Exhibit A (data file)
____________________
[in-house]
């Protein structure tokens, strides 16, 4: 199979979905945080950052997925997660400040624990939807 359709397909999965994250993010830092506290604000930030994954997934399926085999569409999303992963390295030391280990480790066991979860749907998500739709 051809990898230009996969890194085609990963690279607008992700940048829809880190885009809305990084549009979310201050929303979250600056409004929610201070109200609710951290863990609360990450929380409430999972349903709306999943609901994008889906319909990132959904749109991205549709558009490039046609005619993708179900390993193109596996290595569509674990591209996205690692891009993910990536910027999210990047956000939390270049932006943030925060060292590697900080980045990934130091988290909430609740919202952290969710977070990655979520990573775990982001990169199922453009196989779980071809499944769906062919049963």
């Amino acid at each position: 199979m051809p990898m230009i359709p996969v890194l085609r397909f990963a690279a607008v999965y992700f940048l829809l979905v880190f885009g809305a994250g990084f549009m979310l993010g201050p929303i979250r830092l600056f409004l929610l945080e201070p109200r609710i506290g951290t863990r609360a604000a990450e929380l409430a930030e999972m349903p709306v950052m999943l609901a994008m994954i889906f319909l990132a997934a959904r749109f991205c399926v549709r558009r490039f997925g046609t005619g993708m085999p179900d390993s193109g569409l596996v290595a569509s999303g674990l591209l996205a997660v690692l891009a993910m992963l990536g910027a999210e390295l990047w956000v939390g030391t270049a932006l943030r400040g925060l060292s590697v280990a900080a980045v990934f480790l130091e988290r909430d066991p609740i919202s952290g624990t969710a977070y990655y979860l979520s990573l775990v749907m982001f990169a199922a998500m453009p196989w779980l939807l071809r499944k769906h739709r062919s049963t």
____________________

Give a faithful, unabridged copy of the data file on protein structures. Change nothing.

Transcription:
[in-house]
């Protein structure tokens, strides 16, 4: 199979979905945080950052997925997660400040624990939807 359709397909999965994250993010830092506290604000930030994954997934399926085999569409999303992963390295030391280990480790066991979860749907998500739709 051809990898230009996969890194085609990963690279607008992700940048829809880190885009809305990084549009979310201050929303979250600056409004929610201070109200609710951290863990609360990450929380409430999972349903709306999943609901994008889906319909990132959904749109991205549709558009490039046609005619993708179900390993193109596996290595569509674990591209996205690692891009993910990536910027999210990047956000939390270049932006943030925060060292590697900080980045990934130091988290909430609740919202952290969710977070990655979520990573775990982001990169199922453009196989779980071809499944769906062919049963």
């Amino acid at each position: 199979m051809p990898m230009i359709p996969v890194l085609r397909f990963a690279a607008v999965y992700f940048l829809l979905v880190f885009g809305a994250g990084f549009m979310l993010g201050p929303i979250r830092l600056f409004l929610l945080e201070p109200r609710i506290g951290t863990r609360a604000a990450e929380l409430a930030e999972m349903p709306v950052m999943l609901a994008m994954i889906f319909l990132a997934a959904r749109f991205c399926v549709r558009r490039f997925g046609t005619g993708m085999p179900d390993s193109g569409l596996v290595a569509s999303g674990l591209l996205a997660v690692l891009a993910m992963l990536g910027a999210e390295l990047w956000v939390g030391t270049a932006l943030r400040g925060l060292s590697v280990a900080a980045v990934f480790l130091e988290r909430d066991p609740i919202s952290g624990t969710a977070y990655y979860l979520s990573l775990v749907m982001f990169a199922a998500m453009p196989w779980l939807l071809r499944k769906h739709r062919s049963t």